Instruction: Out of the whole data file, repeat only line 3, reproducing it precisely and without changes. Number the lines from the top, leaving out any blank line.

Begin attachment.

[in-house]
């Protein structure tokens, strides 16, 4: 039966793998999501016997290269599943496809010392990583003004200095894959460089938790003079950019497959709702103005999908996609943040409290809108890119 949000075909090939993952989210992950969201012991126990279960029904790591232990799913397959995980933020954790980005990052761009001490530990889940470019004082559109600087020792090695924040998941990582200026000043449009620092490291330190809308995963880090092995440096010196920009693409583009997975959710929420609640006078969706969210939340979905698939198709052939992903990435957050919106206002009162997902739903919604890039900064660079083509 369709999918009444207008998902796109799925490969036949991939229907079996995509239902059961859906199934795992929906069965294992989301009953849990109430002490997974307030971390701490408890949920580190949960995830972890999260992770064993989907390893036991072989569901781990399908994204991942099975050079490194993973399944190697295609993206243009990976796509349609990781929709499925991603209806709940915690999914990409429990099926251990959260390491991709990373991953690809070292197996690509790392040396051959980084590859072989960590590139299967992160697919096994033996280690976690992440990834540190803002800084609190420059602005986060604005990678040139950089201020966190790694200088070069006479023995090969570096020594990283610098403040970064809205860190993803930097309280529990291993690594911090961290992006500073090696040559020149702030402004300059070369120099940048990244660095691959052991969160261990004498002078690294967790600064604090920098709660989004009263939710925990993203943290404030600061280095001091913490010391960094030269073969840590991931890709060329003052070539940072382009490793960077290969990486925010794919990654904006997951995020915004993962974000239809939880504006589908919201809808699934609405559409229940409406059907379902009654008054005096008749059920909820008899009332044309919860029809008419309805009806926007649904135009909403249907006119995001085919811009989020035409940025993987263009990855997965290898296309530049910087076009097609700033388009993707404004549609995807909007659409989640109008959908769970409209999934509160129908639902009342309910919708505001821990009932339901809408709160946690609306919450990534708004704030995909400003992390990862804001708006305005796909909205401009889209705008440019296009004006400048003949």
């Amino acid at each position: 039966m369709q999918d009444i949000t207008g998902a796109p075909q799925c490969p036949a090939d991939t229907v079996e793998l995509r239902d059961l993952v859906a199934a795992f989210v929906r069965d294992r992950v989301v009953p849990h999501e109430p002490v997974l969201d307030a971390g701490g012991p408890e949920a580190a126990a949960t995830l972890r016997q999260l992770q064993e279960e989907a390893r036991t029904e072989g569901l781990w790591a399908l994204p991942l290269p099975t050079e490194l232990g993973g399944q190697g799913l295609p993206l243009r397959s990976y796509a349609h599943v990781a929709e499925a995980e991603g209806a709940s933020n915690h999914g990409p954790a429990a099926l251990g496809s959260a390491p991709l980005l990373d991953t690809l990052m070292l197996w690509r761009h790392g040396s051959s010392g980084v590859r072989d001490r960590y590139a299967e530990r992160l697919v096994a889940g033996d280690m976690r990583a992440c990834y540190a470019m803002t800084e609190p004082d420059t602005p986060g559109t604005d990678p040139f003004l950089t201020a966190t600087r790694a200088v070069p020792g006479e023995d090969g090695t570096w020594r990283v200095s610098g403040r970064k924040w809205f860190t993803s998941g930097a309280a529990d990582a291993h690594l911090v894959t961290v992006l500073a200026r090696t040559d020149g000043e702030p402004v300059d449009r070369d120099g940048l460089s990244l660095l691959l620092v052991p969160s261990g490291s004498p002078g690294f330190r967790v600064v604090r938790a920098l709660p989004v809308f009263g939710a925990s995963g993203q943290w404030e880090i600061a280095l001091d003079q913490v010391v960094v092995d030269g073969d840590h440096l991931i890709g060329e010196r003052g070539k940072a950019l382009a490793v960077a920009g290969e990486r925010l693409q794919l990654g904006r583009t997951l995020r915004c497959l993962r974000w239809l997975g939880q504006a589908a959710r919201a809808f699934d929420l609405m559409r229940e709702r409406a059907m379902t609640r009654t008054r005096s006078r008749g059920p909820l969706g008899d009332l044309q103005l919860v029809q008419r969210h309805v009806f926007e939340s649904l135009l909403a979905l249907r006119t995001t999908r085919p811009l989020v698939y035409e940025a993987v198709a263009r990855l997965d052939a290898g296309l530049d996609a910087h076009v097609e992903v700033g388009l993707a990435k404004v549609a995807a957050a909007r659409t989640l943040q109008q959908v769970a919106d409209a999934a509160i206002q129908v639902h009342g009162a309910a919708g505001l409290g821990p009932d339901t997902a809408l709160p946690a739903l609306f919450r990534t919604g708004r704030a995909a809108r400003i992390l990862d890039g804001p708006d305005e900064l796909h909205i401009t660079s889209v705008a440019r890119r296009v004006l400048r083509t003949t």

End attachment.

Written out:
């Amino acid at each position: 039966m369709q999918d009444i949000t207008g998902a796109p075909q799925c490969p036949a090939d991939t229907v079996e793998l995509r239902d059961l993952v859906a199934a795992f989210v929906r069965d294992r992950v989301v009953p849990h999501e109430p002490v997974l969201d307030a971390g701490g012991p408890e949920a580190a126990a949960t995830l972890r016997q999260l992770q064993e279960e989907a390893r036991t029904e072989g569901l781990w790591a399908l994204p991942l290269p099975t050079e490194l232990g993973g399944q190697g799913l295609p993206l243009r397959s990976y796509a349609h599943v990781a929709e499925a995980e991603g209806a709940s933020n915690h999914g990409p954790a429990a099926l251990g496809s959260a390491p991709l980005l990373d991953t690809l990052m070292l197996w690509r761009h790392g040396s051959s010392g980084v590859r072989d001490r960590y590139a299967e530990r992160l697919v096994a889940g033996d280690m976690r990583a992440c990834y540190a470019m803002t800084e609190p004082d420059t602005p986060g559109t604005d990678p040139f003004l950089t201020a966190t600087r790694a200088v070069p020792g006479e023995d090969g090695t570096w020594r990283v200095s610098g403040r970064k924040w809205f860190t993803s998941g930097a309280a529990d990582a291993h690594l911090v894959t961290v992006l500073a200026r090696t040559d020149g000043e702030p402004v300059d449009r070369d120099g940048l460089s990244l660095l691959l620092v052991p969160s261990g490291s004498p002078g690294f330190r967790v600064v604090r938790a920098l709660p989004v809308f009263g939710a925990s995963g993203q943290w404030e880090i600061a280095l001091d003079q913490v010391v960094v092995d030269g073969d840590h440096l991931i890709g060329e010196r003052g070539k940072a950019l382009a490793v960077a920009g290969e990486r925010l693409q794919l990654g904006r583009t997951l995020r915004c497959l993962r974000w239809l997975g939880q504006a589908a959710r919201a809808f699934d929420l609405m559409r229940e709702r409406a059907m379902t609640r009654t008054r005096s006078r008749g059920p909820l969706g008899d009332l044309q103005l919860v029809q008419r969210h309805v009806f926007e939340s649904l135009l909403a979905l249907r006119t995001t999908r085919p811009l989020v698939y035409e940025a993987v198709a263009r990855l997965d052939a290898g296309l530049d996609a910087h076009v097609e992903v700033g388009l993707a990435k404004v549609a995807a957050a909007r659409t989640l943040q109008q959908v769970a919106d409209a999934a509160i206002q129908v639902h009342g009162a309910a919708g505001l409290g821990p009932d339901t997902a809408l709160p946690a739903l609306f919450r990534t919604g708004r704030a995909a809108r400003i992390l990862d890039g804001p708006d305005e900064l796909h909205i401009t660079s889209v705008a440019r890119r296009v004006l400048r083509t003949t």